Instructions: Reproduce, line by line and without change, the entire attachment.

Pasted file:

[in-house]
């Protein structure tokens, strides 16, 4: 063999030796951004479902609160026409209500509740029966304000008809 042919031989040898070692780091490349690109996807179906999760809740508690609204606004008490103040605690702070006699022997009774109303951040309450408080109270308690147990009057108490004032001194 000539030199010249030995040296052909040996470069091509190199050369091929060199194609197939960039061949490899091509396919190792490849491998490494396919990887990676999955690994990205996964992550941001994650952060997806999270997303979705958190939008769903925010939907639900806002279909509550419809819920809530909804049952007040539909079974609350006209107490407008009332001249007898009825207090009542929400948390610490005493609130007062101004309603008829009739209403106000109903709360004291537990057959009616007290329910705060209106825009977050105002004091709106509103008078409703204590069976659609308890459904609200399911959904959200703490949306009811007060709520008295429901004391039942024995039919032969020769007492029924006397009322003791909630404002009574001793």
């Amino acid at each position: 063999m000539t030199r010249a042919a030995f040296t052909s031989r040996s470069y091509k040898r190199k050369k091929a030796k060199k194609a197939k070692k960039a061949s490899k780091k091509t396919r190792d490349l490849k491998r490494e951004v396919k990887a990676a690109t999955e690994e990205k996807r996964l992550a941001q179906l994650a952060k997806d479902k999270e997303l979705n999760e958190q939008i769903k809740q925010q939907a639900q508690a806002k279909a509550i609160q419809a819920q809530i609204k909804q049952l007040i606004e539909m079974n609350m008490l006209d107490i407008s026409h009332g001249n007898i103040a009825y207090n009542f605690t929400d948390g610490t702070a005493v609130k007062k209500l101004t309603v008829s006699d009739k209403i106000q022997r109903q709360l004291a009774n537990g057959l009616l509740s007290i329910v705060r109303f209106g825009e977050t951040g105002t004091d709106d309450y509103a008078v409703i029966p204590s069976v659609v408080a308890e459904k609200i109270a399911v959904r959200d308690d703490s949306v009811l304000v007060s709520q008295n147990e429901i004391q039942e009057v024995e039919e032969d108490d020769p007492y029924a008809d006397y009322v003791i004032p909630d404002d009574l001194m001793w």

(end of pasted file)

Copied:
[in-house]
């Protein structure tokens, strides 16, 4: 063999030796951004479902609160026409209500509740029966304000008809 042919031989040898070692780091490349690109996807179906999760809740508690609204606004008490103040605690702070006699022997009774109303951040309450408080109270308690147990009057108490004032001194 000539030199010249030995040296052909040996470069091509190199050369091929060199194609197939960039061949490899091509396919190792490849491998490494396919990887990676999955690994990205996964992550941001994650952060997806999270997303979705958190939008769903925010939907639900806002279909509550419809819920809530909804049952007040539909079974609350006209107490407008009332001249007898009825207090009542929400948390610490005493609130007062101004309603008829009739209403106000109903709360004291537990057959009616007290329910705060209106825009977050105002004091709106509103008078409703204590069976659609308890459904609200399911959904959200703490949306009811007060709520008295429901004391039942024995039919032969020769007492029924006397009322003791909630404002009574001793």
């Amino acid at each position: 063999m000539t030199r010249a042919a030995f040296t052909s031989r040996s470069y091509k040898r190199k050369k091929a030796k060199k194609a197939k070692k960039a061949s490899k780091k091509t396919r190792d490349l490849k491998r490494e951004v396919k990887a990676a690109t999955e690994e990205k996807r996964l992550a941001q179906l994650a952060k997806d479902k999270e997303l979705n999760e958190q939008i769903k809740q925010q939907a639900q508690a806002k279909a509550i609160q419809a819920q809530i609204k909804q049952l007040i606004e539909m079974n609350m008490l006209d107490i407008s026409h009332g001249n007898i103040a009825y207090n009542f605690t929400d948390g610490t702070a005493v609130k007062k209500l101004t309603v008829s006699d009739k209403i106000q022997r109903q709360l004291a009774n537990g057959l009616l509740s007290i329910v705060r109303f209106g825009e977050t951040g105002t004091d709106d309450y509103a008078v409703i029966p204590s069976v659609v408080a308890e459904k609200i109270a399911v959904r959200d308690d703490s949306v009811l304000v007060s709520q008295n147990e429901i004391q039942e009057v024995e039919e032969d108490d020769p007492y029924a008809d006397y009322v003791i004032p909630d404002d009574l001194m001793w």